County uses groundbreaking technology to prevent wildfires

Clayton, MO-based Perimeter Solutions to provide PHOS-CHEK® FORTIFY® long-term fire retardant as part of the County’s newly approved Road Plant Growth Management Program for Evacuation Readiness. These efforts are the result of a board letter launched in March 2021 by supervisors Anderson and Desmond.

“Keeping San Diego County residents safe from wildfires is one of my top priorities, and it’s critical that we take advantage of new technologies that help us be more proactive with our wildfire prevention efforts,” Supervisor Anderson shared. “I would like to thank County Fire staff, CAL-FIRE and Perimeter Solutions for their cooperation in applying this fire retardant along Wildcat Canyon Road – the connection between Lakeside and Barona that has a devastating history of wildfires.”

PHOS-CHEK FORTIFY is a soil-based, highly durable fire retardant that is applied to flammable vegetation and cellulosic material once early in the fire season before a veld fire approaches and provides continuous protection against veld fires, which remains effective until a significant rain event occurs. The USDA Forest Service has been using PHOS-CHEK long-term fire retardant for nearly 60 years to suppress and prevent the spread of active wildfires.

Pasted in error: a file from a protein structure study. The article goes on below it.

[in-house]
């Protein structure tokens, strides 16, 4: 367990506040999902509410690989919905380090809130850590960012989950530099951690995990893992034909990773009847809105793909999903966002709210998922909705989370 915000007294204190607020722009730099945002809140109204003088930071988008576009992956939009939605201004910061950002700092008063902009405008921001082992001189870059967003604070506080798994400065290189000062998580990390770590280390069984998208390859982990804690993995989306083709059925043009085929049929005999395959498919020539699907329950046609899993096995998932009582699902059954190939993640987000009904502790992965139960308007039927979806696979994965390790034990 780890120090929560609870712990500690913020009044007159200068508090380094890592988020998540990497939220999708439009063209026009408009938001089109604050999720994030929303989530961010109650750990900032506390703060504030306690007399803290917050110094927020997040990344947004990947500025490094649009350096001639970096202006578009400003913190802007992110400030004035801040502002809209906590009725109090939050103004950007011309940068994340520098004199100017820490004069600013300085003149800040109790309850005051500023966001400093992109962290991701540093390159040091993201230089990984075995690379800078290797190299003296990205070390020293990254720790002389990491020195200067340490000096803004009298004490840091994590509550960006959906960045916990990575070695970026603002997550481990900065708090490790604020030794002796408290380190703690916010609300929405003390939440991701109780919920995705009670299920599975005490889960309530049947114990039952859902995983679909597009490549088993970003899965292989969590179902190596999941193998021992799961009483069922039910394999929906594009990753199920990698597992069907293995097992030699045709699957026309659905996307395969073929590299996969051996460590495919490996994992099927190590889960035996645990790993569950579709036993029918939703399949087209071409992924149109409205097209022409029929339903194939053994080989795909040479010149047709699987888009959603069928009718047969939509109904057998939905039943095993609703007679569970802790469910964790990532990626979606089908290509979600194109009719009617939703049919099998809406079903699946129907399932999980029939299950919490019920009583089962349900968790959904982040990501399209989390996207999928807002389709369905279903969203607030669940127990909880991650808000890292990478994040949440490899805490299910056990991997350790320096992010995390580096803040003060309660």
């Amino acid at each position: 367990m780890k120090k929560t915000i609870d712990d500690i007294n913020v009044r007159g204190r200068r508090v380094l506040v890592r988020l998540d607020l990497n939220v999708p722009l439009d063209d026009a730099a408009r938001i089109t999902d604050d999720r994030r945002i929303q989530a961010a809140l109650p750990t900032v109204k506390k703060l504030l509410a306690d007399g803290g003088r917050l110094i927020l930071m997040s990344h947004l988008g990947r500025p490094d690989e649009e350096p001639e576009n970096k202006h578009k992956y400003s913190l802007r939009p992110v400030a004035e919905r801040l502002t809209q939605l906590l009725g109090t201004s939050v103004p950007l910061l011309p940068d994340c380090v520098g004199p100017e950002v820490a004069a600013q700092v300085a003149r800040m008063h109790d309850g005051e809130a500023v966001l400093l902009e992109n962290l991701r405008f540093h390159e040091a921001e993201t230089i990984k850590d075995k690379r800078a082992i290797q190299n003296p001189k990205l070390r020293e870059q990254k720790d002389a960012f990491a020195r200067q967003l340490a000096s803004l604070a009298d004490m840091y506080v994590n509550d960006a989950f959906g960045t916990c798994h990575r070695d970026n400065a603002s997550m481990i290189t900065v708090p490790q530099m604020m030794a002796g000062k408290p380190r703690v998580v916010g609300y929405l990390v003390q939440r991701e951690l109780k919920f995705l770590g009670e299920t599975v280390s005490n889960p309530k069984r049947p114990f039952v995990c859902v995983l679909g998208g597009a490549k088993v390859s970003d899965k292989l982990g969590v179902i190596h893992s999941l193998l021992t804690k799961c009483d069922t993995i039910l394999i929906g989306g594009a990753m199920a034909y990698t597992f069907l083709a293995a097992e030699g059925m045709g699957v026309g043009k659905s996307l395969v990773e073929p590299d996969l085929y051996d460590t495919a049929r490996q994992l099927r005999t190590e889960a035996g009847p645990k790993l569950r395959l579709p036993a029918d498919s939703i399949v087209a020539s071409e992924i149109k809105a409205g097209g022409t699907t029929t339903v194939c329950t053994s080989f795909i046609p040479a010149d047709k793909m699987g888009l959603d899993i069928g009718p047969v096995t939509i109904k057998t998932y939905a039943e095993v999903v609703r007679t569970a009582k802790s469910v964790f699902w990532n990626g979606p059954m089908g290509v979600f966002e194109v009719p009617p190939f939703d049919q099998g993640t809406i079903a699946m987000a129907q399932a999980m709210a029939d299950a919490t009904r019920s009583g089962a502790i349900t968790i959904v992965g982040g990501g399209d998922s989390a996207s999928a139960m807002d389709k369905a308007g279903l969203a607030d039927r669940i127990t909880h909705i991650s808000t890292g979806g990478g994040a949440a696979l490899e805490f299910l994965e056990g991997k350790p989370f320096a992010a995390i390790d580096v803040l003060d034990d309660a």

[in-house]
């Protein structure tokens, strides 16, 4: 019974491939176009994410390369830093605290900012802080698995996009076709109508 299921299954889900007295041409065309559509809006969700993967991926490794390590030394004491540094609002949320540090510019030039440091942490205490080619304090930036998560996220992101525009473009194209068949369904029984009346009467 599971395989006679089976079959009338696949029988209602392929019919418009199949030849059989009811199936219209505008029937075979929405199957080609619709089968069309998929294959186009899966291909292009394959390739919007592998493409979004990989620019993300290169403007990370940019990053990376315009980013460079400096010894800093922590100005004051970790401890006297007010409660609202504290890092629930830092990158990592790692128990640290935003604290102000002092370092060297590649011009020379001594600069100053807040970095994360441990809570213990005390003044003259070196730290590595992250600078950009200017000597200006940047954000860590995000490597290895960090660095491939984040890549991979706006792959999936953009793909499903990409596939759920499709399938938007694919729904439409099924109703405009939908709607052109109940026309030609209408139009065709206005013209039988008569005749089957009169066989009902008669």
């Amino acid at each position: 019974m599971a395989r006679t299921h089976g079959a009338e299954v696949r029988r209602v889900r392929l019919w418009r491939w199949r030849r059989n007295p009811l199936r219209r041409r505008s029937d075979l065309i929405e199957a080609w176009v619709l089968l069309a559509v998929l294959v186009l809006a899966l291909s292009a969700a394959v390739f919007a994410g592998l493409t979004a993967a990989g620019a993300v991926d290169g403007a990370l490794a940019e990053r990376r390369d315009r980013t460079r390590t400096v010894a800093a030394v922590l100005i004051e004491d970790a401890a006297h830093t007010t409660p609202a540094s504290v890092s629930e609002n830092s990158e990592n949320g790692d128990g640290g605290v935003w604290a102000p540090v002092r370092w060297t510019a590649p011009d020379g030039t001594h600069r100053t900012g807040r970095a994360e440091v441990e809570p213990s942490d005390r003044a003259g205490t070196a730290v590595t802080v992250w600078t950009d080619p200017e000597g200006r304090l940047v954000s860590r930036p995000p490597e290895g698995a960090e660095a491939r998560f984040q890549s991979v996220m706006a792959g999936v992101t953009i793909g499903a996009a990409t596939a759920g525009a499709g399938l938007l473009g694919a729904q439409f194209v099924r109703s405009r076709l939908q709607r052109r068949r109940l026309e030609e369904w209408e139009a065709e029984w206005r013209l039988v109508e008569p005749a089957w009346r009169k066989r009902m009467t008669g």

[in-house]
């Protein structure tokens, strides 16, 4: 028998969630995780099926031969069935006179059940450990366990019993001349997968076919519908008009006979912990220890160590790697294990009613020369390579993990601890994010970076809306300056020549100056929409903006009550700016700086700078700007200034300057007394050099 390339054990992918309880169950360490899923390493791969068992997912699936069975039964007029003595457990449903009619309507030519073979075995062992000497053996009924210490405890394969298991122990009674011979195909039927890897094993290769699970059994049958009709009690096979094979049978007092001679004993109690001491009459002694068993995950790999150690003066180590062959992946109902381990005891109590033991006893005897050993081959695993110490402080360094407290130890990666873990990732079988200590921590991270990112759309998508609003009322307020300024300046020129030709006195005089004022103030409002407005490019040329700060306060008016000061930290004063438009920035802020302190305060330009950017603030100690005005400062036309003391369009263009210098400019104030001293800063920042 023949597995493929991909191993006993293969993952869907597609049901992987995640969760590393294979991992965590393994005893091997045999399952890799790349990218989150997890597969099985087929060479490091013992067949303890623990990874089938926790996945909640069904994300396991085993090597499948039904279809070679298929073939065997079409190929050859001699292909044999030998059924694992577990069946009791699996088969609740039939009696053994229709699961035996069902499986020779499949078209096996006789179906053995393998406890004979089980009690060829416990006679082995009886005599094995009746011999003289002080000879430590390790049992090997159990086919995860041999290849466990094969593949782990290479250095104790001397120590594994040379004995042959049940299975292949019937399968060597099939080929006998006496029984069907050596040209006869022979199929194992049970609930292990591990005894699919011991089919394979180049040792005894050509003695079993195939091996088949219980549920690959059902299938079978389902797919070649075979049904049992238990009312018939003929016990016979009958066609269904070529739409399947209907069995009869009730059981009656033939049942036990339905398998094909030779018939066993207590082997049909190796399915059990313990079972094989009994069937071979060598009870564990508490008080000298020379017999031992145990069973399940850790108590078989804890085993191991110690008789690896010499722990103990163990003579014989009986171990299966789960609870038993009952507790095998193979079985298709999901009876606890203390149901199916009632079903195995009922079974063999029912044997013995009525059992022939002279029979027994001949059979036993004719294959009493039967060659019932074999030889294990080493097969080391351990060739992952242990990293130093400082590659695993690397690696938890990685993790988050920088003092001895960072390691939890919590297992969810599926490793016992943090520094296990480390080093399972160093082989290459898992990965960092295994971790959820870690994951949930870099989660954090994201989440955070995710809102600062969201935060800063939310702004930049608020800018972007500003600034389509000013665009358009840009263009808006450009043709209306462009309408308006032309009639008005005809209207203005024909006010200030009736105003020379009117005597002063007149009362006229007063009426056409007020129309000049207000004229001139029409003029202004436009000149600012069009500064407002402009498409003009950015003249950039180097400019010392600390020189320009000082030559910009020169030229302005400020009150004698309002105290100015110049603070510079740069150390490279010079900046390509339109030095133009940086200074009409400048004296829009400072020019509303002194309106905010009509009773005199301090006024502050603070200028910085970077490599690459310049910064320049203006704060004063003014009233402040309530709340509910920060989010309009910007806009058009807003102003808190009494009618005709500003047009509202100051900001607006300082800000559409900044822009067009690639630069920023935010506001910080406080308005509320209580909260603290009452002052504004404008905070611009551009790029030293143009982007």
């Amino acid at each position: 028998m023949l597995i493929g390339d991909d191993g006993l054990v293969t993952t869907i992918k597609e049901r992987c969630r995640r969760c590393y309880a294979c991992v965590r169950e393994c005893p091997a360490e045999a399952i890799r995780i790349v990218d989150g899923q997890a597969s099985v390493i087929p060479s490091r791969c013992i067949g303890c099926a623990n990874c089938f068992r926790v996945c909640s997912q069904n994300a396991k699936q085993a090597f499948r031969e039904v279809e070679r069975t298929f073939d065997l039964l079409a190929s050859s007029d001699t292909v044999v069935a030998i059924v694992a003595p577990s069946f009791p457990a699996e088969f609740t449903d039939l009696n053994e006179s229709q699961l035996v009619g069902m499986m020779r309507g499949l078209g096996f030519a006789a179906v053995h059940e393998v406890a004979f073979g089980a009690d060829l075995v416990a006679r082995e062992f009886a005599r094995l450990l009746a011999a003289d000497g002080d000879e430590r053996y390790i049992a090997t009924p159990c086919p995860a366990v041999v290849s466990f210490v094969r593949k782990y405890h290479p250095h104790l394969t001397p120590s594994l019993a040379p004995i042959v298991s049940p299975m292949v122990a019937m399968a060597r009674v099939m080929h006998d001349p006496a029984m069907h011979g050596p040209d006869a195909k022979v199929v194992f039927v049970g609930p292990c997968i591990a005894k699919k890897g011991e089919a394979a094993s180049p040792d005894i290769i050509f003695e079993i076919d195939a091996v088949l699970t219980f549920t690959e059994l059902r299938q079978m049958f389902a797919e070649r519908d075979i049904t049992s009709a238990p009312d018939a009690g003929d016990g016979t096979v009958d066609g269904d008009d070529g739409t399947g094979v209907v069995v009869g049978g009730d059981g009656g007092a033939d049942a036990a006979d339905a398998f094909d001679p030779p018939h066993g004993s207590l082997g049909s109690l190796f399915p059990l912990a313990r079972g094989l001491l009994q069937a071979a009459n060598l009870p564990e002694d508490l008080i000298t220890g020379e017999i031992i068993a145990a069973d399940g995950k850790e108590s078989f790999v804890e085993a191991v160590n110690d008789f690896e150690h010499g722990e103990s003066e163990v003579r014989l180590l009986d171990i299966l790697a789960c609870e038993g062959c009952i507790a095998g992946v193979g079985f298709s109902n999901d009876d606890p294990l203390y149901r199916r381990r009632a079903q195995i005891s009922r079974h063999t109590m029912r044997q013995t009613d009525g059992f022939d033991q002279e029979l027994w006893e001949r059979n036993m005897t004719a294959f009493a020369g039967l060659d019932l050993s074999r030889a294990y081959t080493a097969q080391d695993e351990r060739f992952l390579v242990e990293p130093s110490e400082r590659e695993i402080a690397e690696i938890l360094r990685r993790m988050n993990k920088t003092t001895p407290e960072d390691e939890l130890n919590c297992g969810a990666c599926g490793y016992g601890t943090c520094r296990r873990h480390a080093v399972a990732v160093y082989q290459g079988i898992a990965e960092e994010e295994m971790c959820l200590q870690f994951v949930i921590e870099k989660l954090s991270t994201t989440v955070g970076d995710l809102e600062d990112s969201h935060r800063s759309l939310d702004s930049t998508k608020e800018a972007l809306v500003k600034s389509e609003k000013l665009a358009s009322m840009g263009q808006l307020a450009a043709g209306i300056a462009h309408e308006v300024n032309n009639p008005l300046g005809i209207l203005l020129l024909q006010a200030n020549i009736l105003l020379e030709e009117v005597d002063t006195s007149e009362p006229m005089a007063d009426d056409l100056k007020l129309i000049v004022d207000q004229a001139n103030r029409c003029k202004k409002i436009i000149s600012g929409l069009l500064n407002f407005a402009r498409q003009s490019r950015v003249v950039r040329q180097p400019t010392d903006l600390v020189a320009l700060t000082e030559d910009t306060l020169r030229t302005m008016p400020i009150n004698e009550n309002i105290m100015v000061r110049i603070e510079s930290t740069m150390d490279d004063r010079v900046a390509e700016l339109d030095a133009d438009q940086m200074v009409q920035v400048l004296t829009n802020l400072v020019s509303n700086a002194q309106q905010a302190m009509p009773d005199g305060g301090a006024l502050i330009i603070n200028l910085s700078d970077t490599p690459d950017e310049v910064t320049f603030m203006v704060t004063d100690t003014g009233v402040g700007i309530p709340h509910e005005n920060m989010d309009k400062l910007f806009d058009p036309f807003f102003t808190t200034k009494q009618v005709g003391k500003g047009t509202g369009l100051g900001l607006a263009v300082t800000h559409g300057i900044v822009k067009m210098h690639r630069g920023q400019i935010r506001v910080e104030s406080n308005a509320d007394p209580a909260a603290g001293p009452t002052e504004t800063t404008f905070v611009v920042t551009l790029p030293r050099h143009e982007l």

“We are proud that San Diego County has chosen Perimeter Solutions to work with them to save lives and protect property. We commend them for their initiative to develop a proactive strategy to prevent wildfires and believe that they have developed a model that can be adopted by communities across the Western United States and other areas affected by wildfires, ”says Wes Bolsen, Business Director of Wildfire Prevention and Protection at Perimeter Solutions.

San Diego County maintains nearly 2,000 miles of road, many of which serve as key passages for area evacuation and response to wildfires. As veldfire season increases in length and intensity, the risk of veldfires affecting the area continues to increase. In fact, data show that 79% of the unincorporated San Diego County falls into areas at high or very high risk of wildfires, and that wildfires have burned more than 40% of the unincorporated area since the year 2000.

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